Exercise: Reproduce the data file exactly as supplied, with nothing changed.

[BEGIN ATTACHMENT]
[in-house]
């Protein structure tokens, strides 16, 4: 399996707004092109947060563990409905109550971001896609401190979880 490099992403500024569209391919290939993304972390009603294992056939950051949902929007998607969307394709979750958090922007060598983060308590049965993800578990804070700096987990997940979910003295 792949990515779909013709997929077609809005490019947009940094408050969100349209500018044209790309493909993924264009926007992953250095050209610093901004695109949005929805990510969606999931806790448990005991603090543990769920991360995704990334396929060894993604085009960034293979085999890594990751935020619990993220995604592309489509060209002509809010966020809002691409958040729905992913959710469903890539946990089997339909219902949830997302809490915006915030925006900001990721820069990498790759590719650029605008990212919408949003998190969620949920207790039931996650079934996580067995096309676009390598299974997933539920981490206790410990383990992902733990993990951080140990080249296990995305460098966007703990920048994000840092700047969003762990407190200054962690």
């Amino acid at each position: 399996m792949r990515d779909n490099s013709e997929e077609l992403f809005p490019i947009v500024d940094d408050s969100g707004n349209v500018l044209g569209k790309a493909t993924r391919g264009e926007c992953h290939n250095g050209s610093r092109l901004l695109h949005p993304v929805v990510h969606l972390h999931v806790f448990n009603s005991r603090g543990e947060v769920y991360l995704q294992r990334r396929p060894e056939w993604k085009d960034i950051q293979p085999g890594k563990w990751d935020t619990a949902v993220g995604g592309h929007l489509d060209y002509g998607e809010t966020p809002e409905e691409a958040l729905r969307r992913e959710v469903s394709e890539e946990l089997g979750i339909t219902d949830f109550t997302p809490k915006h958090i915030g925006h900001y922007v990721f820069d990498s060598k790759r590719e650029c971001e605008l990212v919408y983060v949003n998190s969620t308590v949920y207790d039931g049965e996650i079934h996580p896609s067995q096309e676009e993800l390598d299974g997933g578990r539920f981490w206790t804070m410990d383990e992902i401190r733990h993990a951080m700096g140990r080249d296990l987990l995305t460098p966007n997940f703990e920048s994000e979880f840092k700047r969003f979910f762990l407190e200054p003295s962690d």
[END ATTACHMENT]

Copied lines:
[in-house]
């Protein structure tokens, strides 16, 4: 399996707004092109947060563990409905109550971001896609401190979880 490099992403500024569209391919290939993304972390009603294992056939950051949902929007998607969307394709979750958090922007060598983060308590049965993800578990804070700096987990997940979910003295 792949990515779909013709997929077609809005490019947009940094408050969100349209500018044209790309493909993924264009926007992953250095050209610093901004695109949005929805990510969606999931806790448990005991603090543990769920991360995704990334396929060894993604085009960034293979085999890594990751935020619990993220995604592309489509060209002509809010966020809002691409958040729905992913959710469903890539946990089997339909219902949830997302809490915006915030925006900001990721820069990498790759590719650029605008990212919408949003998190969620949920207790039931996650079934996580067995096309676009390598299974997933539920981490206790410990383990992902733990993990951080140990080249296990995305460098966007703990920048994000840092700047969003762990407190200054962690």
């Amino acid at each position: 399996m792949r990515d779909n490099s013709e997929e077609l992403f809005p490019i947009v500024d940094d408050s969100g707004n349209v500018l044209g569209k790309a493909t993924r391919g264009e926007c992953h290939n250095g050209s610093r092109l901004l695109h949005p993304v929805v990510h969606l972390h999931v806790f448990n009603s005991r603090g543990e947060v769920y991360l995704q294992r990334r396929p060894e056939w993604k085009d960034i950051q293979p085999g890594k563990w990751d935020t619990a949902v993220g995604g592309h929007l489509d060209y002509g998607e809010t966020p809002e409905e691409a958040l729905r969307r992913e959710v469903s394709e890539e946990l089997g979750i339909t219902d949830f109550t997302p809490k915006h958090i915030g925006h900001y922007v990721f820069d990498s060598k790759r590719e650029c971001e605008l990212v919408y983060v949003n998190s969620t308590v949920y207790d039931g049965e996650i079934h996580p896609s067995q096309e676009e993800l390598d299974g997933g578990r539920f981490w206790t804070m410990d383990e992902i401190r733990h993990a951080m700096g140990r080249d296990l987990l995305t460098p966007n997940f703990e920048s994000e979880f840092k700047r969003f979910f762990l407190e200054p003295s962690d």